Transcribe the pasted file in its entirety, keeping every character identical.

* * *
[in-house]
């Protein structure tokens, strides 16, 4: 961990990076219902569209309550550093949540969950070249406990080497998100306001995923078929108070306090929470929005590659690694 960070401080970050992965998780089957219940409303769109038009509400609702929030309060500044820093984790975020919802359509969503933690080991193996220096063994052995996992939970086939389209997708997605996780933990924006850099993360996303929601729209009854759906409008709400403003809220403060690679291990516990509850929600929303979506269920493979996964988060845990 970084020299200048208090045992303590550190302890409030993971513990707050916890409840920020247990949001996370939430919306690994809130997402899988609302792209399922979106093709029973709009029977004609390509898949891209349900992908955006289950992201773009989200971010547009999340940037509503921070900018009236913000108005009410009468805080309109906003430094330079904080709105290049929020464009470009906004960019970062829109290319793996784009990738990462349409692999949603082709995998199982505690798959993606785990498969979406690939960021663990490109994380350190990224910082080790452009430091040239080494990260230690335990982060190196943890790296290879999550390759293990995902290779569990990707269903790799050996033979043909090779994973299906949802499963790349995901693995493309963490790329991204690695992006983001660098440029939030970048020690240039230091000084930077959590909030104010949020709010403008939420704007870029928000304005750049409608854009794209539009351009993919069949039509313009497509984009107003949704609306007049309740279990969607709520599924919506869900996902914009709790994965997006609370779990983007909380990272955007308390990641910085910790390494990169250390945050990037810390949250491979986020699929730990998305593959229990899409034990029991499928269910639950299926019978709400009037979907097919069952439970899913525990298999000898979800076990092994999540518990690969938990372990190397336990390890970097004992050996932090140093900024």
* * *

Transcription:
[in-house]
């Protein structure tokens, strides 16, 4: 961990990076219902569209309550550093949540969950070249406990080497998100306001995923078929108070306090929470929005590659690694 960070401080970050992965998780089957219940409303769109038009509400609702929030309060500044820093984790975020919802359509969503933690080991193996220096063994052995996992939970086939389209997708997605996780933990924006850099993360996303929601729209009854759906409008709400403003809220403060690679291990516990509850929600929303979506269920493979996964988060845990 970084020299200048208090045992303590550190302890409030993971513990707050916890409840920020247990949001996370939430919306690994809130997402899988609302792209399922979106093709029973709009029977004609390509898949891209349900992908955006289950992201773009989200971010547009999340940037509503921070900018009236913000108005009410009468805080309109906003430094330079904080709105290049929020464009470009906004960019970062829109290319793996784009990738990462349409692999949603082709995998199982505690798959993606785990498969979406690939960021663990490109994380350190990224910082080790452009430091040239080494990260230690335990982060190196943890790296290879999550390759293990995902290779569990990707269903790799050996033979043909090779994973299906949802499963790349995901693995493309963490790329991204690695992006983001660098440029939030970048020690240039230091000084930077959590909030104010949020709010403008939420704007870029928000304005750049409608854009794209539009351009993919069949039509313009497509984009107003949704609306007049309740279990969607709520599924919506869900996902914009709790994965997006609370779990983007909380990272955007308390990641910085910790390494990169250390945050990037810390949250491979986020699929730990998305593959229990899409034990029991499928269910639950299926019978709400009037979907097919069952439970899913525990298999000898979800076990092994999540518990690969938990372990190397336990390890970097004992050996932090140093900024």